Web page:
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For instance, if I wanted to call my game [GAME].

I tried searching for apps on both marketplaces using both symbols and didn't get any errors, although no apps were found with square brackets.


[Removed portion of the question on ( ) and !'s per Gnemlock's answer. Part of the reason I'm asking is this is my very first app launch and I'm about to spend some money on Trademarks, so I really wanted validation from experienced developers since I'm a noob.]

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    \$\begingroup\$ I have to say, it took me all of five minutes to find games on both stores that contain exclamation marks and brackets. The iTunes store did not even require a search; both appear on the first page on the website under Apps > Games. \$\endgroup\$ – Gnemlock Sep 4 '16 at 1:37
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It seems fairly obvious that exclamation marks, brackets and square brackets are legal characters in application names, on both the Google Play Store and Apple iTunes Store. We find evidence of this in applications that are already available on the two stores.

Examples from both markets

!! Exclamation Marks !!

Very easy to find across both stores, as they are use quite regularly. Android has the likes of Angry Birds GO!, and over at Apple we find examples such as Mahjong!!.

(( Circular Brackets ))

Still very common across both stores. Android has examples such as Tsumego Pro (Go Problems), while Apple features applications such as Piano Tiles (Don't Tap The White Tiles).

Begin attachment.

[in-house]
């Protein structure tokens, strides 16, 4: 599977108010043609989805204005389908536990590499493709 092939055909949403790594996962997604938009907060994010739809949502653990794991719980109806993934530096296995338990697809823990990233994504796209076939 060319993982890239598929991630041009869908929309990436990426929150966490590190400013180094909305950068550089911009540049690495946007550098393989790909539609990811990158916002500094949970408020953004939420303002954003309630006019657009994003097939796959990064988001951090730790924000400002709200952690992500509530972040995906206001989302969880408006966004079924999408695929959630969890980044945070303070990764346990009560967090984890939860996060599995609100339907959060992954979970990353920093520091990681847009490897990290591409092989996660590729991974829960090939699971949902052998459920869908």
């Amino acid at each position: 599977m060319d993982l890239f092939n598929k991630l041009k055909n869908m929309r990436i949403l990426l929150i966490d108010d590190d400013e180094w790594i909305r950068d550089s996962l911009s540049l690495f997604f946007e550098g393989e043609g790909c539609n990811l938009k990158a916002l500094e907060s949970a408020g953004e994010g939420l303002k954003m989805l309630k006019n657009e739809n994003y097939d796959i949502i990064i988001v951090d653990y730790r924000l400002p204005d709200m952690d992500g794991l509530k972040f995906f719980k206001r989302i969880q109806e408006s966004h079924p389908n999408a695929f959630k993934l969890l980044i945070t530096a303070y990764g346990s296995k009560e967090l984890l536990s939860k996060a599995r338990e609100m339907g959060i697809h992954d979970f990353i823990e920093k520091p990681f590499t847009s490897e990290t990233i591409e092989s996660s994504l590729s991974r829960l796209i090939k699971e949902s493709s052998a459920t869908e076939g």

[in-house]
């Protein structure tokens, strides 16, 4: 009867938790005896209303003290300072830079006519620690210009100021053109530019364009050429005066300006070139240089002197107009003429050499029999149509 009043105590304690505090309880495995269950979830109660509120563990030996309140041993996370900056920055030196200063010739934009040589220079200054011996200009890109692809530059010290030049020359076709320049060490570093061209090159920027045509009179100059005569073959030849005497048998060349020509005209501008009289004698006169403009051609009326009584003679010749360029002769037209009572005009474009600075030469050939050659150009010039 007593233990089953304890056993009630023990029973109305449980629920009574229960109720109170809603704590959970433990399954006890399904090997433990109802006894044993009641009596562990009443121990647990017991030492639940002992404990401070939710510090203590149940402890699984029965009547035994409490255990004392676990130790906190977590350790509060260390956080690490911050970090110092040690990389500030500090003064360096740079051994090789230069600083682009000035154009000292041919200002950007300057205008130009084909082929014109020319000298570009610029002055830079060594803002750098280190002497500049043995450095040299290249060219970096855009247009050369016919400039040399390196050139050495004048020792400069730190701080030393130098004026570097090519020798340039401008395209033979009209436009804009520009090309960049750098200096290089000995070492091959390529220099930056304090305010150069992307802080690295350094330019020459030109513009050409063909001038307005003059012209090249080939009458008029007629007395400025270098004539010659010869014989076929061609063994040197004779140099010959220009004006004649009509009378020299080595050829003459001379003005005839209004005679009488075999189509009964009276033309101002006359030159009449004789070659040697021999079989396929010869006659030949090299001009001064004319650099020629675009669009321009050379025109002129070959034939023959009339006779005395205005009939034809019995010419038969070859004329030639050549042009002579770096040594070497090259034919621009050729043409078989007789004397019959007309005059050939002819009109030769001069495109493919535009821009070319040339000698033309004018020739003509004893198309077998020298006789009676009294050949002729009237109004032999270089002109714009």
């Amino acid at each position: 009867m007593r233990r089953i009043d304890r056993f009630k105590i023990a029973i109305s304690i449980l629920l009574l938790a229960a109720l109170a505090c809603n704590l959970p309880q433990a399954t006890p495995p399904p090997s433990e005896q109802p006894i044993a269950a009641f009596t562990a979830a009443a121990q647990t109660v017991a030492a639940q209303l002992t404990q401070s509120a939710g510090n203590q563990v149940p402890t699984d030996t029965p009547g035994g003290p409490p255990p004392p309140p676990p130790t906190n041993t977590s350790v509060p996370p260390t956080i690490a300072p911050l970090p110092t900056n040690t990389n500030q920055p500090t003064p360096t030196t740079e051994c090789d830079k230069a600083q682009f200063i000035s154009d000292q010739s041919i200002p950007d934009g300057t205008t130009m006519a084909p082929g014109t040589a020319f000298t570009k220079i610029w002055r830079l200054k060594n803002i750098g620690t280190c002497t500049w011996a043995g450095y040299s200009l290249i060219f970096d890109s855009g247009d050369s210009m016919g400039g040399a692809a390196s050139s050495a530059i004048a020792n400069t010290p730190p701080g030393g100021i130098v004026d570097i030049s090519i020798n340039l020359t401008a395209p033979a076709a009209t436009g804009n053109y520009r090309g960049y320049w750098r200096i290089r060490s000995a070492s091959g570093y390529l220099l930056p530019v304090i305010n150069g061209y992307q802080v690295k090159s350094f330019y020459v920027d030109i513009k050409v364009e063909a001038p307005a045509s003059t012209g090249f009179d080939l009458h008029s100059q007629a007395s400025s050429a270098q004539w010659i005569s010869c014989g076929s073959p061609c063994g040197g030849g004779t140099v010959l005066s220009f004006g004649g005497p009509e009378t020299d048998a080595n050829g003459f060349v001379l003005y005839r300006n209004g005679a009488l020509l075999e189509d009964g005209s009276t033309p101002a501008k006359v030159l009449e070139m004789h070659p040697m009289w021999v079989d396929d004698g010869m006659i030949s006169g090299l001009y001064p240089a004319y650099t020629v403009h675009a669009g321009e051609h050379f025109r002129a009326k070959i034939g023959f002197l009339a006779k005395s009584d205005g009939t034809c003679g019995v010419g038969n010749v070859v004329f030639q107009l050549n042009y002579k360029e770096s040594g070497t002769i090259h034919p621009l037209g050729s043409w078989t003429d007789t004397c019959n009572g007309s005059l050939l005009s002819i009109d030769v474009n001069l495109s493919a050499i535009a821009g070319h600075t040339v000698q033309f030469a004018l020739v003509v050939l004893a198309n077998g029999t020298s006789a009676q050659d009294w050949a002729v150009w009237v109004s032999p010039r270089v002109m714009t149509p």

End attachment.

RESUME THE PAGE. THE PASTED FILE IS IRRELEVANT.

[[ Square Brackets ]]

While not as common, we find evidence of such use on Android, in applications such as Random Reader [Prototype]. Apple provides us an interesting example, showing off various other allowed characters with (:3 )+[____].

Further Investigation

Google character use

While Google is not as friendly in allowing mass application search, there is theoretically no real reason that any character would be disallowed from application names. The name you see, and use to find the application via searches, is not the same name too which it is actually listed.

Google list the applications under the package name, which is typically of the format name.domain.com. We can see that formatting and special characters are often omitted from the package name, for example Angry Birds GO! has the package name of angrybirdsgo. This is the name used in the physical URL for the application, and the actual name in which it is saved to your device.

This makes it substantially easier to differentiate between two applications that have the same name. If two companies make an application of the same name, the two applications could theoretically coexist on the same system, because the inclusion of the unique company names would provide enough differentiation to prevent a computer system from overwriting one with the other. In fact, if you change the name of an application you are making but not the package name, it will still overwrite its predecessor version.

Apple character use

On the Apple side of things, I can only infer that special character use is greatly permitted, as I have had no experience in publishing to an Apple device. That said, they provide far greater allowance in performing searches of their application marketplace.

Of great importance, you can effectively browse all games (as opposed to categories on the Play store), sorted alphabetically. Of particular interest, we have the standard "other" option to select, which lists all applications starting with a special character or number. Roughly the first 10 pages show applications starting with a special character.

We can infer that if a character is permitable, there are good chances that someone will have published an application that starts with that character. While this is not a definitive way to identify characters that are not allowed, this makes it much easier to find evidence of characters that are allowed.

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